Well, this Wednesday is July 4th – or what we know as Independence Day. It’s the day that we remember the signing of the Declaration of Independence. It’s that time of year when we make more of an effort to remember our country asserting its freedom from the kingdom of Great Britain.
Suzanne and I used to have four small prints by Norman Rockwell that captured the very essence of what our founders had in mind by such a Declaration of Independence. They’re perhaps Rockwell’s most famous paintings and are called The Four Freedoms.
1.) The First is called Freedom of Speech. It’s a scene of one ordinary man standing up in a great assembly hall with all sorts of folks present. The idea is that in our country, that man has just as much a right to be heard – to speak his mind – as anyone else in the room.
2.) The Second is called, Freedom of Worship. This is a painting of folks praying reverently and freely before God… without fearing for their safety. In much the same way that we have no worries or fears that at any moment, the secret police are going to break into our worship service and cart us off to prison for assembling together.
3.) The Third is called, Freedom from Want. This scene shows what looks like a beautifully prepared Thanksgiving Dinner Table… with all the family present. Ideally, in our country, you can pursue your dreams and calling and sufficiently provide for your family without the fear of having it taken from you unjustly.
4.) The Fourth and Last painting is called, Freedom from Fear. This is a touching picture of a mother and father tucking their children into bed. It brings to mind that the children are being put to bed in the security and love of their home without either the children or the parents riddled with fear.
These four paintings by Rockwell made such an impact that President Roosevelt spoke of them in his State of the Union Address in 1941. In that speech he referred to them as four essential human rights that should be universally protected. He said they should also serve as a reminder of the American motivation of fighting in World War 2. Roosevelt later said, “In the future days which we seek to make secure, we look forward to a world founded upon four essential human freedoms.” (from Wikipedia)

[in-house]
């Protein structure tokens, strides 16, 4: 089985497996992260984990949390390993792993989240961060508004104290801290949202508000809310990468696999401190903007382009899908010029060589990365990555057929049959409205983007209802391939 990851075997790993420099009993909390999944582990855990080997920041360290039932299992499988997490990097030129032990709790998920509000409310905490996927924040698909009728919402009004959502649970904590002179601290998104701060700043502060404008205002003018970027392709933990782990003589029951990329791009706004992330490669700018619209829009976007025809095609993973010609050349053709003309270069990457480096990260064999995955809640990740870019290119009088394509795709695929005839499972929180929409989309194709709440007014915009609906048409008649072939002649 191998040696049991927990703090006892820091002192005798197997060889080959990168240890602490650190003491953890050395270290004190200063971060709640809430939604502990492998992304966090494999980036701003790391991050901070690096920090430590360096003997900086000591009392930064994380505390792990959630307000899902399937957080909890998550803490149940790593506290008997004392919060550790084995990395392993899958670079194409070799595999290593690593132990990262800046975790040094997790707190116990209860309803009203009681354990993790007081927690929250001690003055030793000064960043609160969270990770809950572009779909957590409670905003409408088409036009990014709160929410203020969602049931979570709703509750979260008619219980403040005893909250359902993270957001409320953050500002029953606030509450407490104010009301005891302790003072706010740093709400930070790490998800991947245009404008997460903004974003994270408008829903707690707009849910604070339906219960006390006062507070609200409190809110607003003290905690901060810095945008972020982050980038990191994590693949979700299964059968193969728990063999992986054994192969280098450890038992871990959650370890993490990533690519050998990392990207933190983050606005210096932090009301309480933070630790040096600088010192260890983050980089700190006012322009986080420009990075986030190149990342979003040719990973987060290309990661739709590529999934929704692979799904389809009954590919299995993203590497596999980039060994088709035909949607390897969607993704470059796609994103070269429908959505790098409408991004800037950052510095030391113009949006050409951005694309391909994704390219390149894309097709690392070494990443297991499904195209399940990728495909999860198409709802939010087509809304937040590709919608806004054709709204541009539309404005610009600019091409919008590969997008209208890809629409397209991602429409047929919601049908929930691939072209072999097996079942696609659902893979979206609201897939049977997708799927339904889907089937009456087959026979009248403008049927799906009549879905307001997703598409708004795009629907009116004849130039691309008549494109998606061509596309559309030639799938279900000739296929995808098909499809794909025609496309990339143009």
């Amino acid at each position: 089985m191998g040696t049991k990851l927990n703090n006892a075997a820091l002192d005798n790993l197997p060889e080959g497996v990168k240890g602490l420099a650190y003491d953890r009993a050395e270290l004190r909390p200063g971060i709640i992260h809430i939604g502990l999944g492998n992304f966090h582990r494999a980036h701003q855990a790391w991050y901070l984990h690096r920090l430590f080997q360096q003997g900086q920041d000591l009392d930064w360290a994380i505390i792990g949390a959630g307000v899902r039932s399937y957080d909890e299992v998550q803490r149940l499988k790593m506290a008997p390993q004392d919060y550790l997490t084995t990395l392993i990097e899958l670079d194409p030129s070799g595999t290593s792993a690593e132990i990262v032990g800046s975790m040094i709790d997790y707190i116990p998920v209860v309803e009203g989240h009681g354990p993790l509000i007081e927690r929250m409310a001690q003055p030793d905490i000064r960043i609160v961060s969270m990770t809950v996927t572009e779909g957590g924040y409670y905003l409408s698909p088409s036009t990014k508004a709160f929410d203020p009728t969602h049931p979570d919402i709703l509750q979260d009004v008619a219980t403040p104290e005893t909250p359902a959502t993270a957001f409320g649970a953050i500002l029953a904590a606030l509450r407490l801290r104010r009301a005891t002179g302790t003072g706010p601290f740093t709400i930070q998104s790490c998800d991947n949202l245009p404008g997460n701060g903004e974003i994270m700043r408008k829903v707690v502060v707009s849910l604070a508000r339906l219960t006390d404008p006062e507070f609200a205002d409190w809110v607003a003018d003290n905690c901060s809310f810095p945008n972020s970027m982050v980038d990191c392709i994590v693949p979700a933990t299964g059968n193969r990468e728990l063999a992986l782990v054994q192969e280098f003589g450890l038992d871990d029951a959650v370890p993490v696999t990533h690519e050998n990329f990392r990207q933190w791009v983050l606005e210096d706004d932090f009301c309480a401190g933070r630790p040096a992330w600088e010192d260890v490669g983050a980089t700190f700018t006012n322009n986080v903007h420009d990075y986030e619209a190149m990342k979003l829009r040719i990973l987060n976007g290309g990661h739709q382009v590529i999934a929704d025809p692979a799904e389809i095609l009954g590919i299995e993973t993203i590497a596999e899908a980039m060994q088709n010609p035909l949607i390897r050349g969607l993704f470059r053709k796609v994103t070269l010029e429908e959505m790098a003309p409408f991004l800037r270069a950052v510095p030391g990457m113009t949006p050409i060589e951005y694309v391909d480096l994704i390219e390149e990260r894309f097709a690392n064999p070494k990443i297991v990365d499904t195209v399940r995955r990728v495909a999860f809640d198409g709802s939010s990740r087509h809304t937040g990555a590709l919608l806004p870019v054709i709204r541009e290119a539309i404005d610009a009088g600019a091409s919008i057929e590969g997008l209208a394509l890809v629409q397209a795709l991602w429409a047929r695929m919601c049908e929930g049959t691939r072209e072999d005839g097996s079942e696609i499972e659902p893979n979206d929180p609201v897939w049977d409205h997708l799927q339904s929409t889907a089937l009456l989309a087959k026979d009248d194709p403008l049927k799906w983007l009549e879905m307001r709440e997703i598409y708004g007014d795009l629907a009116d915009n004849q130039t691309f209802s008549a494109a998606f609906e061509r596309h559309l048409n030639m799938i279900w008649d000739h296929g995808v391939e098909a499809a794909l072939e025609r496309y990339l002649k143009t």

And so, let this be a reminder to us that July 4th is more than a day of hotdogs and pool parties and fireworks. (Don’t get me wrong… I love each of these parts of our celebration!) Instead, as we gather for these things, let us do so in remembrance of what our precious American freedoms really mean… and let’s express gratitude to God for them. Because they really are gifts… and not everyone around the world has them.
I think the desire for human freedom runs deep within every person. No one wants to be enslaved and in bondage to other people, governments, ideologies, personal problems, or anything else for that matter. I think that’s one of the reasons a movie like Braveheart spoke to so many people. It was a story primarily about a desire… and consequently a fight… for freedom.
I think one of the reasons we want freedom is because very few folks feel like they really have it. And the Bible confirms that feeling by reminding us that we’re all born into slavery. We’re born into the bondage of a cruel taskmaster called SIN.
And it was in response to that taskmaster… that human condition, that God sent our Lord Jesus Christ… to deliver us from this slavery… just as he delivered Israel from her Egyptian oppressors. This is one of the primary reasons why the Apostle Paul wrote his Letter to the Galatians. It’s often been called the Charter of Christian Freedom. It’s called this because in the pages of this letter, the Apostle reminds us of the freedom that was won for us by
The Apostle reminds us of the freedom that is ours as children of God. And you could say that our Scripture this morning is the theme not only for the whole book of Galatians, but for the whole of the Christian life…
It is for freedom that Christ has set us free. Stand firm, then, and do not let yourselves be burdened again by a yoke of slavery. (Galatians 5:1)
Paul packs an extraordinary amount into this one verse. He shares with us a statement of freedom as well as the implications of that freedom.
We’ll take at what Paul understood that freedom to mean… and what it did not mean… next time.
Grace and Truth,
The following was preached on Sunday, July 1, 2012 at Southside UMC.